Surrey Police replace paper with Kelvin Connect’s Pronto e-notebook

Electronic notebook allows all shift information to be easily stored and retrieved, while multiple forms can be submitted in real time and printed copies issued on the spot

Surrey Police replace paper with Kelvin Connect’s Pronto e-notebook

Kelvin Connect (KC), an Airwave Group company, has announced that all new recruits in the UK’s Surrey Police will be issued with and trained to use only the Pronto electronic notebook (e-notebook).

Nigel Rees, managing director of KC, said: ‘This means that officers in Surrey will be able to electronically capture all the information they’ve gathered on their shift, replacing the paper pocket book.

He went on to say that ‘the benefits to the front line officer, force and public are clear: information captured electronically is synchronised with relevant back-end systems allowing others across the force instant visibility of information. For example, it enhances response to events requiring multiple officers working together, such as a road traffic collision’.

All shift information is available to authorised personnel and is stored and retrieved for evidential purposes. This removes the cost and inconvenience of storing and managing paper notebooks. Information can also be shared with other organisations such as coroners’ offices and local authorities.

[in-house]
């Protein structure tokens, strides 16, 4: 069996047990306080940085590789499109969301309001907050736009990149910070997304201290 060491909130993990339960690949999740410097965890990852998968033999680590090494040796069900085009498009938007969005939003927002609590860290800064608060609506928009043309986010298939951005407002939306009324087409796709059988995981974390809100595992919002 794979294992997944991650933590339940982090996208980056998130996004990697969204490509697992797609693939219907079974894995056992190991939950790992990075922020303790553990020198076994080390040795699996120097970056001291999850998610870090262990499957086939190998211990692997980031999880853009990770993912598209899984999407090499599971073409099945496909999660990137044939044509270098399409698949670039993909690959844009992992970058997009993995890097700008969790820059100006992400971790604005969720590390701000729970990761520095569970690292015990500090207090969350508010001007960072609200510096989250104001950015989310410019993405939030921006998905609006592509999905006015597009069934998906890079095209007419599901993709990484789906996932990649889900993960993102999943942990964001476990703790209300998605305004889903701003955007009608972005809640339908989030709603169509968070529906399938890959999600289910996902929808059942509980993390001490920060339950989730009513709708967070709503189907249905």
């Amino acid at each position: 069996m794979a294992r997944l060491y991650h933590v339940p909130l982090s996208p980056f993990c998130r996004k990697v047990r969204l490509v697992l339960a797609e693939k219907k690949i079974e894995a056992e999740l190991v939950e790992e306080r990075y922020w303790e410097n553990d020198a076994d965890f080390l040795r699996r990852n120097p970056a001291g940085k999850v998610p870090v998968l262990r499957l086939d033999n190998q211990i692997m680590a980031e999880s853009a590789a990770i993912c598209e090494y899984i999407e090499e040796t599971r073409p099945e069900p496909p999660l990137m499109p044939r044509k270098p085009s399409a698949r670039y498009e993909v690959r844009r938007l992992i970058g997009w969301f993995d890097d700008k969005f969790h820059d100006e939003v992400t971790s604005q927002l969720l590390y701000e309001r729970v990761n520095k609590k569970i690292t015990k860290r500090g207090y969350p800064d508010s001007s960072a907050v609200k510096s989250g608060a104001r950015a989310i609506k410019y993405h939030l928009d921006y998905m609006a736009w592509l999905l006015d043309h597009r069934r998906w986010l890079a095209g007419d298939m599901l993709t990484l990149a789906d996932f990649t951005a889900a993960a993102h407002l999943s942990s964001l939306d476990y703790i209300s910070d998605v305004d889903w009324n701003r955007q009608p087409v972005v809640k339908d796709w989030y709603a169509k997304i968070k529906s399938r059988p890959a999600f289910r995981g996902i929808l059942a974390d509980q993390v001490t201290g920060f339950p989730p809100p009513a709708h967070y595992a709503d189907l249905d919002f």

The e-notebook also facilitates an officer’s search across a broad range of back-end systems. This allows the officer to complete multiple forms using the same accurate and validated information. These forms are then submitted in real time over the air, as well as printed copies issued on the spot to the member of the public.

Chief Superintendent Dave Leeney of Surrey Police said: ‘We are delighted that all our new recruits will use the e-notebook from the commencement of their service. Not only has the device shown large cost and time-saving benefits, it is a vital tool front line officers need to enable them to focus on their job.

‘By capturing and managing accurate and validated information electronically at the start of a process, it removes significant time wasting across the organisation and drives our commitment towards paperless policing,’ concluded Chief Superintendent Leeney.

Written by Wireless magazine
Wireless magazine

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